Sensors and detectors

Technology leaps in quantum sensing - Advances in nano magnetometry using tailored electronics and fast-switchable lasers

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Taking advantage of collective quantum effects has enabled the so-called first quantum revolution in the 20th century for technologies such as nuclear magnetic resonance spectroscopy, magnetic resonance imaging, and the development of transistors, LEDs, solar panels, and lasers. Today, amid the second quantum revolution new sensing schemes offer higher sensitivities and better resolution thanks to the possibility to detect and control individual quantum states in microscopic systems like atoms, quantum dots, or color centers.

Position-sensing detectors characteristics

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Silicon photodetectors are commonly used for light power measurements in a wide range of applications such as bar-code readers, medical imaging, spectroscopy, and laser printers.  There is another function, however, which utilises the photodetectors as optical position sensors. They are widely referred to as Position Sensing Detectors (PSDs). The applications vary from human eye movement monitoring, 3D modelling of human motion to laser, light source, and mirrors alignment.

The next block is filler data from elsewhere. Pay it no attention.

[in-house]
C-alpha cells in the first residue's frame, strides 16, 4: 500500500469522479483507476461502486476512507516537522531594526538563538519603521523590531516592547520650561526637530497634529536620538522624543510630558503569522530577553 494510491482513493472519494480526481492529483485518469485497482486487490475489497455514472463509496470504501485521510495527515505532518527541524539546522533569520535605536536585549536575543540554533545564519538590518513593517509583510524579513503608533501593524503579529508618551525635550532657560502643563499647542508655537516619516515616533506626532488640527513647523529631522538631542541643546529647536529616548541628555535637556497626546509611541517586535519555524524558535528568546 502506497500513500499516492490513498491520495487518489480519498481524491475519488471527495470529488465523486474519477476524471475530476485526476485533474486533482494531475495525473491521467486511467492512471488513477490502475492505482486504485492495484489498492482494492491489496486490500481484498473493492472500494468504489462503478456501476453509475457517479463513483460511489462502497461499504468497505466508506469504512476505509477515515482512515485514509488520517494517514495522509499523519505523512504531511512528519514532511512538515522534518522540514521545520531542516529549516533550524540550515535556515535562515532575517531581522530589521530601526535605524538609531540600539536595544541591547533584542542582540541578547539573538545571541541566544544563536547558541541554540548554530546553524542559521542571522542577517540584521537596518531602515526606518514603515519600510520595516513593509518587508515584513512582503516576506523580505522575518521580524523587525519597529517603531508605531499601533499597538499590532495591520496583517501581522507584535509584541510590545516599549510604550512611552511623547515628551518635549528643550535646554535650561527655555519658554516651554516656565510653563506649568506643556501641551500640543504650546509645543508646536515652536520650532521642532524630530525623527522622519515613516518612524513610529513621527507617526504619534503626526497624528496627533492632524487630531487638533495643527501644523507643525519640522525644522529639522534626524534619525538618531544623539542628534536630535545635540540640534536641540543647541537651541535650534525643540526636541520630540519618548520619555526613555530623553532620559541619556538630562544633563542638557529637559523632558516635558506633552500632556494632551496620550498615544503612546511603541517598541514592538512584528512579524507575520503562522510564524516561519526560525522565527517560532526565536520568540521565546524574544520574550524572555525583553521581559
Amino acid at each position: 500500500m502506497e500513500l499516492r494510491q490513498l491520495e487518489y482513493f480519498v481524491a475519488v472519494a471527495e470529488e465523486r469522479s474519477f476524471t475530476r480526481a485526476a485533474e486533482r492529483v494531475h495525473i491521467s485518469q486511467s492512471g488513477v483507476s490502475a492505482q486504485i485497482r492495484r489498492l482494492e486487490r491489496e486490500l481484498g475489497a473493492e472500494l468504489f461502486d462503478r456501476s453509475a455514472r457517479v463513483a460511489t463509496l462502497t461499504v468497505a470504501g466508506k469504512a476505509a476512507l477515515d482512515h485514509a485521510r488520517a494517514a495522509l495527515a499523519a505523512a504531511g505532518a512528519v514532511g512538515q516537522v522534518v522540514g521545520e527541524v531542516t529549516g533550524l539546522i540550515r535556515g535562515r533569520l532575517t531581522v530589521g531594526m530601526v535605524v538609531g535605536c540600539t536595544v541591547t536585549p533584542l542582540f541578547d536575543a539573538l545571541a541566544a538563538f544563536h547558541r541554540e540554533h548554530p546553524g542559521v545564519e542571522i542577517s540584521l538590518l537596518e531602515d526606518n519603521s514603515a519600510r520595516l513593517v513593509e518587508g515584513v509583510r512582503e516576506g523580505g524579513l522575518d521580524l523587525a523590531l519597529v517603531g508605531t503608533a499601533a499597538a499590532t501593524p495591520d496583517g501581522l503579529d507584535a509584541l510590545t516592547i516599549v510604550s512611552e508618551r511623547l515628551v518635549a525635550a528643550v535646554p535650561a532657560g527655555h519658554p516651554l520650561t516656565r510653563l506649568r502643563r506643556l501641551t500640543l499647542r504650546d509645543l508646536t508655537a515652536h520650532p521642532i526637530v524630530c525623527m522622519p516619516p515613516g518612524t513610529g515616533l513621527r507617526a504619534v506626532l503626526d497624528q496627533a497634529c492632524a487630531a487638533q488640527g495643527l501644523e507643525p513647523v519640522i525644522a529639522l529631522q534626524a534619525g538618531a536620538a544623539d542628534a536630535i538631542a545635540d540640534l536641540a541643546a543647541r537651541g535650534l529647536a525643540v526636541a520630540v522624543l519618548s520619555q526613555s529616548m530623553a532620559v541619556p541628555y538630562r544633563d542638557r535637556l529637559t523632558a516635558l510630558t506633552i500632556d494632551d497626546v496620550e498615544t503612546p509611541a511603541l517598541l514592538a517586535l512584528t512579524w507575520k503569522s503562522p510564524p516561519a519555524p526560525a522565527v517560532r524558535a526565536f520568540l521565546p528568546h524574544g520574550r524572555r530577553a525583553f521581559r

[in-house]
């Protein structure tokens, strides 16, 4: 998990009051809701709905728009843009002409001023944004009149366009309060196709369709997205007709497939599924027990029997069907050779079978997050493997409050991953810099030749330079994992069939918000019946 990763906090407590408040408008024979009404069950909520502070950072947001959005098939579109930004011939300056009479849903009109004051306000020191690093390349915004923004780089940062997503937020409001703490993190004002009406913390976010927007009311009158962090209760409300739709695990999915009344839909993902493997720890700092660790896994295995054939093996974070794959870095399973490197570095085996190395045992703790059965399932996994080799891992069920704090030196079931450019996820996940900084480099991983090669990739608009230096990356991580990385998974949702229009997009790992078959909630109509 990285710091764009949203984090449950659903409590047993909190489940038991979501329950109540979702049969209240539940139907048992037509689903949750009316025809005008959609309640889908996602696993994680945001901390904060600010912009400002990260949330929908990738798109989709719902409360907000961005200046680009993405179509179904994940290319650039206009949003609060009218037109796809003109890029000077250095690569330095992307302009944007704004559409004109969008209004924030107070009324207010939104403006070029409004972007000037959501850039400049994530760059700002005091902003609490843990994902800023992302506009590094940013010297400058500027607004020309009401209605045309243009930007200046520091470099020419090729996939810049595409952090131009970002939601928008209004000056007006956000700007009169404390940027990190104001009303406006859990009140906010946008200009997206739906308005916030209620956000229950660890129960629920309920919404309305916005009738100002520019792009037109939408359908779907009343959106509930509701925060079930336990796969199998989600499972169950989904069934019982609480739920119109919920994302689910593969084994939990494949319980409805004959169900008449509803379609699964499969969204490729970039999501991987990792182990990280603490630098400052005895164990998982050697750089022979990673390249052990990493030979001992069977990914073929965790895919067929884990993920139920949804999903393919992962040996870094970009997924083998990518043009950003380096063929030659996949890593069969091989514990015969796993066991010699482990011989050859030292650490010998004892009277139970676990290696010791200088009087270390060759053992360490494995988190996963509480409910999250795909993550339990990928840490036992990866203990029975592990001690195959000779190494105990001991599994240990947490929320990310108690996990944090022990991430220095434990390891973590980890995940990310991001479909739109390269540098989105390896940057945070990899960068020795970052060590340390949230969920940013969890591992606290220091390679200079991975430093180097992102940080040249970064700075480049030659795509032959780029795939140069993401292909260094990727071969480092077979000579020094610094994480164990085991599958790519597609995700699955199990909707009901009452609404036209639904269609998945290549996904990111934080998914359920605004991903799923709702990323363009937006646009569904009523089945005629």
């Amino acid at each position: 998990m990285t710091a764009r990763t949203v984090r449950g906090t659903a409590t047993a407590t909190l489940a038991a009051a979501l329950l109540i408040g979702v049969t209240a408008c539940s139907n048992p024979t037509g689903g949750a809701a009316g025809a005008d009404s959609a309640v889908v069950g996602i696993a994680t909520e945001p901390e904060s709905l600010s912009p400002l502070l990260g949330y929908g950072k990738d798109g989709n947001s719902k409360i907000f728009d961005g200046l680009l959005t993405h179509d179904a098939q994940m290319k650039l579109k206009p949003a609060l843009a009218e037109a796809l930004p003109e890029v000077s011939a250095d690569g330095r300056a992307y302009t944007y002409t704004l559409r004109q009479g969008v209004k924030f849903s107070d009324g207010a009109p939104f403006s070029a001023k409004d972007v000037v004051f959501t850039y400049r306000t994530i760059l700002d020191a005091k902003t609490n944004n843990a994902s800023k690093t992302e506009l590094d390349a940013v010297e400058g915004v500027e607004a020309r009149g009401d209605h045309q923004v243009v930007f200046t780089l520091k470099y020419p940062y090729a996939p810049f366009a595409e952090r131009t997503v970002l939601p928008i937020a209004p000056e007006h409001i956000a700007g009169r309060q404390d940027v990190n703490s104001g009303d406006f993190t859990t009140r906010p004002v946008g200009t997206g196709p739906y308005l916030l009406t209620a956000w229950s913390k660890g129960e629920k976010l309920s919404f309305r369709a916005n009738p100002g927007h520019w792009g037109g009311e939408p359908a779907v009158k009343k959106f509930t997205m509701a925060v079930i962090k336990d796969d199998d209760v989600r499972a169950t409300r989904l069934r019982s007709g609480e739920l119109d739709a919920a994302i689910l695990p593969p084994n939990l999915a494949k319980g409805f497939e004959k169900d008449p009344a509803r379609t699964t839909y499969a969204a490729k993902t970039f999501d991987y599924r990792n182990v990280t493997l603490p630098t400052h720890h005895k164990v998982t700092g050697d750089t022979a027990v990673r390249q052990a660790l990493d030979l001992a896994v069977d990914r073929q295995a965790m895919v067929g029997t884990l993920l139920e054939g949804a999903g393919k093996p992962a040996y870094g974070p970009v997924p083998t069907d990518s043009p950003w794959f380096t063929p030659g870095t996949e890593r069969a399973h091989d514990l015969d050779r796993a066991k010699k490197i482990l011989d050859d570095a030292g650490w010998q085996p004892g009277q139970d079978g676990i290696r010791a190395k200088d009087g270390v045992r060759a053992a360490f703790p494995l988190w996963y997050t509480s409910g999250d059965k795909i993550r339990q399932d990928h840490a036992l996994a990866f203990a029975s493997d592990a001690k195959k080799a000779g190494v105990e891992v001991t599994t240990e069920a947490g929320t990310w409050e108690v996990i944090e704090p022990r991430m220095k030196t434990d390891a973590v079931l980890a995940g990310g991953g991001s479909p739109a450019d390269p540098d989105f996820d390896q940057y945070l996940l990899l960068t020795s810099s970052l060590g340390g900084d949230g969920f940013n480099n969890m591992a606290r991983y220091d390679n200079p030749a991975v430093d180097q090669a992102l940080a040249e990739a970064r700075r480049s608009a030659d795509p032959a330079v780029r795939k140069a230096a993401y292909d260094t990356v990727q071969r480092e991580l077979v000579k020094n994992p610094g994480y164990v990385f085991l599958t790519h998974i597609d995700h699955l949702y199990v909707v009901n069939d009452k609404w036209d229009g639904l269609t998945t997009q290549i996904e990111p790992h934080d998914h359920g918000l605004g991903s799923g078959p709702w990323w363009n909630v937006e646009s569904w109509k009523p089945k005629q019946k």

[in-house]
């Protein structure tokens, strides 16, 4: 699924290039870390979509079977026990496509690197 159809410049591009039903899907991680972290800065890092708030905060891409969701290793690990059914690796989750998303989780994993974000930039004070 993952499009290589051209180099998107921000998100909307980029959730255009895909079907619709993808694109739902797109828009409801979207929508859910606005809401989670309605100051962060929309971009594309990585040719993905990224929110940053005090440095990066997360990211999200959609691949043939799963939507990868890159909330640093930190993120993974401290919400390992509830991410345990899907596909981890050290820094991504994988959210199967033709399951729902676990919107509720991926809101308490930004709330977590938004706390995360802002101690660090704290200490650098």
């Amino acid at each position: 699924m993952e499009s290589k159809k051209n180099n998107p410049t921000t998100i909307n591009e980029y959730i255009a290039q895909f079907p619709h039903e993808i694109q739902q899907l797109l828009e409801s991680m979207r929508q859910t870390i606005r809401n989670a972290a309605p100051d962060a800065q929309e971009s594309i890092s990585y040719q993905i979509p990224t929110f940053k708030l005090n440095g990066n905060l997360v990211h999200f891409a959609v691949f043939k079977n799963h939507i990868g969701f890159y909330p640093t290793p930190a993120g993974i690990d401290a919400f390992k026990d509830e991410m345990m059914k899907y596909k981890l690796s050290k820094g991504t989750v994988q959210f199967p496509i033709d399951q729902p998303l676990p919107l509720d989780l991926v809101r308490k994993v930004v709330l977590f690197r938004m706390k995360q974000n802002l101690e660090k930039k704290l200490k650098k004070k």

Focuslight announces eye-safe wide angle diffuser for lidar and 3D sensing applications

Focuslight technologies, a global provider of high power diode lasers and micro optics, announced the LIMO Wide Angle Diffuser at SPIE Photonics West 2020. Designed for automotive LiDAR and 3D sensing applications, the LIMO Wide Angle Diffuser is a glass refractive optical element (ROE) with the ability to disperse laser light in one direction up to a full illumination angle, ranging from a few mrad up to 150 degrees. When combined with a second functional surface, the light can also be shaped at any desired angle in the other direction.

Far field pattern of UV-C laser projected onto a fluorescent screen (Image: Asahi Kasei Corp. and Nagoya University)

Scientists develop laser diode that emits 'world's shortest lasing wavelength'

Scientists have designed a laser diode that emits what they say is the shortest-wavelength ultraviolet light achieved to-date, with potential applications in disinfection, dermatology, and the analysis of gas and DNA

Ning Wang, the study’s lead author, and Professor Mona Jarrahi working on the terahertz detector setup. (Image: UCLA Engineering)

New terahertz detector could observe galaxies in unprecedented detail

Researchers have developed an ultra-sensitive light-detecting system that could enable astronomers to view galaxies, stars and planetary systems in unprecedented detail

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